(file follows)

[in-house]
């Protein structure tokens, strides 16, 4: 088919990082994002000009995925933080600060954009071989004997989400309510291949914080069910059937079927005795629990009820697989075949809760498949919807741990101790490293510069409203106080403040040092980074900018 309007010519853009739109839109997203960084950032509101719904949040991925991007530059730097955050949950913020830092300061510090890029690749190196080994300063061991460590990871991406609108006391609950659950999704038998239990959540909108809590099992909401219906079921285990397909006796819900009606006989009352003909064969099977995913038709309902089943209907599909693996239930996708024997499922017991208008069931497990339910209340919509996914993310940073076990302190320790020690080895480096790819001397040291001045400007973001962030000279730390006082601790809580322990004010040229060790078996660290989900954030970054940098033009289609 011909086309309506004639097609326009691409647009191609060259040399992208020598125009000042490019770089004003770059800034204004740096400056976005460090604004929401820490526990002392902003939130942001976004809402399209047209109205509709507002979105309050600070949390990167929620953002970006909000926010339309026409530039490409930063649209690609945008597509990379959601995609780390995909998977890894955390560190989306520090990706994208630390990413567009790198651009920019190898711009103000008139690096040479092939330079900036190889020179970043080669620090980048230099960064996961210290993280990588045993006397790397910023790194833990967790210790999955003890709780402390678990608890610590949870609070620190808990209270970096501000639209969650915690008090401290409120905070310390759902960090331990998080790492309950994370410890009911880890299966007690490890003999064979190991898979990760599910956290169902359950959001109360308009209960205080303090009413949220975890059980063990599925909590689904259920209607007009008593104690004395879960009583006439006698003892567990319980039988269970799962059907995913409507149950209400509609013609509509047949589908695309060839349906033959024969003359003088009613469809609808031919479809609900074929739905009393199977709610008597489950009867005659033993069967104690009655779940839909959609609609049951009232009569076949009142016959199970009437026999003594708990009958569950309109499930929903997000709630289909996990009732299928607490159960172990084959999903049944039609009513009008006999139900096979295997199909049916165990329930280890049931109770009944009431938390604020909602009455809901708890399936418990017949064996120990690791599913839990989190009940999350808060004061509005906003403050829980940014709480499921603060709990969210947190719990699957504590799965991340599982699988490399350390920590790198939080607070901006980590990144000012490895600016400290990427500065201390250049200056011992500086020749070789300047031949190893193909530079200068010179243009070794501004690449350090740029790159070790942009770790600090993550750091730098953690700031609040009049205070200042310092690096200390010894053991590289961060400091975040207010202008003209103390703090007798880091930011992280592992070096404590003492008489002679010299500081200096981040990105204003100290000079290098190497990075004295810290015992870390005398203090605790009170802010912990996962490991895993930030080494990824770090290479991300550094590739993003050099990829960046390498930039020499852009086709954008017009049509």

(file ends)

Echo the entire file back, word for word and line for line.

[in-house]
């Protein structure tokens, strides 16, 4: 088919990082994002000009995925933080600060954009071989004997989400309510291949914080069910059937079927005795629990009820697989075949809760498949919807741990101790490293510069409203106080403040040092980074900018 309007010519853009739109839109997203960084950032509101719904949040991925991007530059730097955050949950913020830092300061510090890029690749190196080994300063061991460590990871991406609108006391609950659950999704038998239990959540909108809590099992909401219906079921285990397909006796819900009606006989009352003909064969099977995913038709309902089943209907599909693996239930996708024997499922017991208008069931497990339910209340919509996914993310940073076990302190320790020690080895480096790819001397040291001045400007973001962030000279730390006082601790809580322990004010040229060790078996660290989900954030970054940098033009289609 011909086309309506004639097609326009691409647009191609060259040399992208020598125009000042490019770089004003770059800034204004740096400056976005460090604004929401820490526990002392902003939130942001976004809402399209047209109205509709507002979105309050600070949390990167929620953002970006909000926010339309026409530039490409930063649209690609945008597509990379959601995609780390995909998977890894955390560190989306520090990706994208630390990413567009790198651009920019190898711009103000008139690096040479092939330079900036190889020179970043080669620090980048230099960064996961210290993280990588045993006397790397910023790194833990967790210790999955003890709780402390678990608890610590949870609070620190808990209270970096501000639209969650915690008090401290409120905070310390759902960090331990998080790492309950994370410890009911880890299966007690490890003999064979190991898979990760599910956290169902359950959001109360308009209960205080303090009413949220975890059980063990599925909590689904259920209607007009008593104690004395879960009583006439006698003892567990319980039988269970799962059907995913409507149950209400509609013609509509047949589908695309060839349906033959024969003359003088009613469809609808031919479809609900074929739905009393199977709610008597489950009867005659033993069967104690009655779940839909959609609609049951009232009569076949009142016959199970009437026999003594708990009958569950309109499930929903997000709630289909996990009732299928607490159960172990084959999903049944039609009513009008006999139900096979295997199909049916165990329930280890049931109770009944009431938390604020909602009455809901708890399936418990017949064996120990690791599913839990989190009940999350808060004061509005906003403050829980940014709480499921603060709990969210947190719990699957504590799965991340599982699988490399350390920590790198939080607070901006980590990144000012490895600016400290990427500065201390250049200056011992500086020749070789300047031949190893193909530079200068010179243009070794501004690449350090740029790159070790942009770790600090993550750091730098953690700031609040009049205070200042310092690096200390010894053991590289961060400091975040207010202008003209103390703090007798880091930011992280592992070096404590003492008489002679010299500081200096981040990105204003100290000079290098190497990075004295810290015992870390005398203090605790009170802010912990996962490991895993930030080494990824770090290479991300550094590739993003050099990829960046390498930039020499852009086709954008017009049509």